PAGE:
When Tencent started during the 2014 CCTV New Year show to promote giving red envelopes online, few realized it was the successful kick-off what is now known as WeChat Pay, says WeChat expert Matthew Brennan to the JingDaily. Some luxury brands did not like the concept though: “The idea of a discount communicates value and is generally not an incentive that luxury brands want to be associated with.”
Cash was king, not so long ago in China. But as wealth and the middle class increased, mobile payments had an advantage, says business analyst Ben Cavender. Because other payment tools like cards did not have a solid footprint, eager smartphone users adopted mobile payments quickly, he tells That’s Magazine. But: “Realistically, I don’t think cash will go away entirely, but it will certainly be relegated to a less important role.”
China is leading the way in digitalizing the consumer experience in retail, but both major competitors – Alibaba and Tencent – have different retail strategies, says WeChat expert Matthew Brennan to the News Lens. Alibaba focuses on the offline experience, Tencent’s WeChat will stay online. In 2018 the battle will be on mobile payment, he adds.
Supermarkets in China (and where not) have been unfriendly for innovation – to put it mildly. But Alibaba’s HEMA’s supermarkets, starting the so-called “new retail”, are causing a revolution, writes marketing guru Tom Doctoroff in AdAge. 25 Stores are functional and dozens more will be open soon.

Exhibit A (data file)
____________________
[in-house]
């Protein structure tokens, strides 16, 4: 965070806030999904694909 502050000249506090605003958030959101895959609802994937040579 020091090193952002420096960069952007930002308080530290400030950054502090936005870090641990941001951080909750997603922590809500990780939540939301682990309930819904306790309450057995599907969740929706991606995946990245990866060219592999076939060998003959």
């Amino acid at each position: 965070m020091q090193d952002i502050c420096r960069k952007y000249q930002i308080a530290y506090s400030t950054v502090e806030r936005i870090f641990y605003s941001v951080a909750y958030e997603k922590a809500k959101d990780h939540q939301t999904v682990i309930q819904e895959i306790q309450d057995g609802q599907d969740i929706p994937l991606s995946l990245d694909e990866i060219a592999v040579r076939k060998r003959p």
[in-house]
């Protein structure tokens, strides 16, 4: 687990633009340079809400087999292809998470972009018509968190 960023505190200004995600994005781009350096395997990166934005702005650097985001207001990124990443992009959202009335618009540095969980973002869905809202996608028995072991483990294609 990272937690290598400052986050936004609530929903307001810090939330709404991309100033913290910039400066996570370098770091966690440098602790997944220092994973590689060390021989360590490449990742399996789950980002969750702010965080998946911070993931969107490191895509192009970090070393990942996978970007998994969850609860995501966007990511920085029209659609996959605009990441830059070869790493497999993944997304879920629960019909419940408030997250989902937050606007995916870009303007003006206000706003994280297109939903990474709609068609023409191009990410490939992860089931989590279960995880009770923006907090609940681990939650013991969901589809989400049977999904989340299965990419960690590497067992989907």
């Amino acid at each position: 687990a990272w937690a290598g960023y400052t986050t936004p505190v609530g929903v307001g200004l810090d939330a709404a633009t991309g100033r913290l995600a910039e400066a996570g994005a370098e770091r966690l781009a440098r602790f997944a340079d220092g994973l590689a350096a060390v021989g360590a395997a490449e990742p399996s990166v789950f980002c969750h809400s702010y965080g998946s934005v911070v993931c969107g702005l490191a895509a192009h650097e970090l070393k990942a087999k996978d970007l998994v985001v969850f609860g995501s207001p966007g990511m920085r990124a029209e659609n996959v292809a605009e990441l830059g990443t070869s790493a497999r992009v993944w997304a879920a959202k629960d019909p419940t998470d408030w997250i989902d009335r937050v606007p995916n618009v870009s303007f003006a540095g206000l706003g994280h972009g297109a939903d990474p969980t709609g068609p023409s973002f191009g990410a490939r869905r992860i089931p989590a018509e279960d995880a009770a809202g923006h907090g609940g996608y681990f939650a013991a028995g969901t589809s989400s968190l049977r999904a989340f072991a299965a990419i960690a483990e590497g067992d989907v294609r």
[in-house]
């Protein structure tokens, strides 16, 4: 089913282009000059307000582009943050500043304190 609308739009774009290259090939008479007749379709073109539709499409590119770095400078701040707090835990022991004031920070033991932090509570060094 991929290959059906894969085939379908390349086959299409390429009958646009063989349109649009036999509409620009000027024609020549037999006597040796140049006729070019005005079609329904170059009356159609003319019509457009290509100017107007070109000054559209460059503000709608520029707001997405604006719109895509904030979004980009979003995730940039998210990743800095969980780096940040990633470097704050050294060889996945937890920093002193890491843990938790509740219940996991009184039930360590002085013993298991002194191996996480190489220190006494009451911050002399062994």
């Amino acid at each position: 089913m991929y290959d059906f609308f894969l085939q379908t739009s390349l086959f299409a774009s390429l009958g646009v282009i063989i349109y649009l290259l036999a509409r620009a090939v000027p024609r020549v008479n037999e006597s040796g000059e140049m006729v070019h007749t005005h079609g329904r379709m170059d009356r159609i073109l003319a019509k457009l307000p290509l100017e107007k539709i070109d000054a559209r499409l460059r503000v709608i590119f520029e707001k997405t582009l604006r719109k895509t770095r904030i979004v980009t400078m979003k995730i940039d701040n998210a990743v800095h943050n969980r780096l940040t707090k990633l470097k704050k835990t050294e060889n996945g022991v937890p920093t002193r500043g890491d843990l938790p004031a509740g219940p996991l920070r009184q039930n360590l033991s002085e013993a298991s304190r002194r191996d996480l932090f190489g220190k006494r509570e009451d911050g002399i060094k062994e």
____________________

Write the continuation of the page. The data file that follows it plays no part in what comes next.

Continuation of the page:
hejiang province, with its capital Hangzhou, have developed into a preferred destination for billionaires, says Rupert Hoogewerf, founder of the Hurun China rich list. Zhejiang not only passed domestic cities like Beijing and Shanghai, but also Paris and San Francisco in the 2018 Hurun report, writes the Digital Journal.
Starbucks opened its largest outlet last week in Shanghai, and is moving from US to China as its largest operation. Marketing guru Tom Doctoroff looks at the strategy of the US coffee retailer who entered a tea-drinking nation, and gained tracking few foreign companies got, he explains in IdealsShanghai. “A Houdini act of Marketing”.
How to deal with Chinese investors? That question is asked more frequently by government agencies, startups, larger and smaller companies outside China, and even soccer clubs. Capital is flowing over from China to the rest of the world, partly through the massive One Belt, One Road (OBOR) investment program. But many Chinese companies, private and state-owned, also have their own investment agenda.
At the China Speakers Bureau, we offer a range of speakers who can help you to deal with that question. There might not be one answer, but as China’s economic standing in the world changes, looking for possible answers becomes more crucial for the world outside China.
China’s high-tech companies like Alibaba, Tencent, Xiaomi and Baidu are pushing the country to become a global leader by developing new business models, says Zhejiang University professor Mark Greeven, author of Business Ecosystems in China: Alibaba and Competing Baidu, Tencent, Xiaomi and LeEco to the South China Morning Post.
Alipay, WeChat and Android are top brands, the Chinese consumer could not live without, says a recent report. Looking at brands works in China pretty different from the rest of the world, says branding expert Tom Doctoroff in the South China Morning Post. “There is no way in America that you are going to have PayPal [the western equivalent of Alipay] to rank No. 1,” Doctoroff says.